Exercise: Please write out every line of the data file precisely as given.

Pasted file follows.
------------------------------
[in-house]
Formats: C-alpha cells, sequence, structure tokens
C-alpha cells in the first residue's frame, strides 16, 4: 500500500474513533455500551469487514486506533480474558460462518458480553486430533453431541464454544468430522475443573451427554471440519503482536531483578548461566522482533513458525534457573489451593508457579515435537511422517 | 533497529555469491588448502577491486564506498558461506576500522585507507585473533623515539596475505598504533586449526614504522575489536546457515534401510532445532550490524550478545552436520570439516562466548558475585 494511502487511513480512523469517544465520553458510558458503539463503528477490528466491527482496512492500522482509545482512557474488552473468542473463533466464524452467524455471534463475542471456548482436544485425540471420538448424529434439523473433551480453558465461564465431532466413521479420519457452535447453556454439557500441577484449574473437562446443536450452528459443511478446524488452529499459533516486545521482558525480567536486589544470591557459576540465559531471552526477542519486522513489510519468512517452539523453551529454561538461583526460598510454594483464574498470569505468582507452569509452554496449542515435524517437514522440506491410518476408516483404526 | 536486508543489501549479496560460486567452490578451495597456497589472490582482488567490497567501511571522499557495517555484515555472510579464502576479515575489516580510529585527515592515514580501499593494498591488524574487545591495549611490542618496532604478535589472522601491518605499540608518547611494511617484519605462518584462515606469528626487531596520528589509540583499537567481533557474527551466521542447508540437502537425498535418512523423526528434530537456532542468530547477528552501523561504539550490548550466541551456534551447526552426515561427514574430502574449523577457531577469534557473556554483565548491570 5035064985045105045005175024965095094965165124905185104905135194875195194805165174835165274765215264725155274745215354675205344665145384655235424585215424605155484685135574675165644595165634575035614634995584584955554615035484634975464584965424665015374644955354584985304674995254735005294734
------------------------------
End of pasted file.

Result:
[in-house]
Formats: C-alpha cells, sequence, structure tokens
C-alpha cells in the first residue's frame, strides 16, 4: 500500500474513533455500551469487514486506533480474558460462518458480553486430533453431541464454544468430522475443573451427554471440519503482536531483578548461566522482533513458525534457573489451593508457579515435537511422517 | 533497529555469491588448502577491486564506498558461506576500522585507507585473533623515539596475505598504533586449526614504522575489536546457515534401510532445532550490524550478545552436520570439516562466548558475585 494511502487511513480512523469517544465520553458510558458503539463503528477490528466491527482496512492500522482509545482512557474488552473468542473463533466464524452467524455471534463475542471456548482436544485425540471420538448424529434439523473433551480453558465461564465431532466413521479420519457452535447453556454439557500441577484449574473437562446443536450452528459443511478446524488452529499459533516486545521482558525480567536486589544470591557459576540465559531471552526477542519486522513489510519468512517452539523453551529454561538461583526460598510454594483464574498470569505468582507452569509452554496449542515435524517437514522440506491410518476408516483404526 | 536486508543489501549479496560460486567452490578451495597456497589472490582482488567490497567501511571522499557495517555484515555472510579464502576479515575489516580510529585527515592515514580501499593494498591488524574487545591495549611490542618496532604478535589472522601491518605499540608518547611494511617484519605462518584462515606469528626487531596520528589509540583499537567481533557474527551466521542447508540437502537425498535418512523423526528434530537456532542468530547477528552501523561504539550490548550466541551456534551447526552426515561427514574430502574449523577457531577469534557473556554483565548491570 5035064985045105045005175024965095094965165124905185104905135194875195194805165174835165274765215264725155274745215354675205344665145384655235424585215424605155484685135574675165644595165634575035614634995584584955554615035484634975464584965424665015374644955354584985304674995254735005294734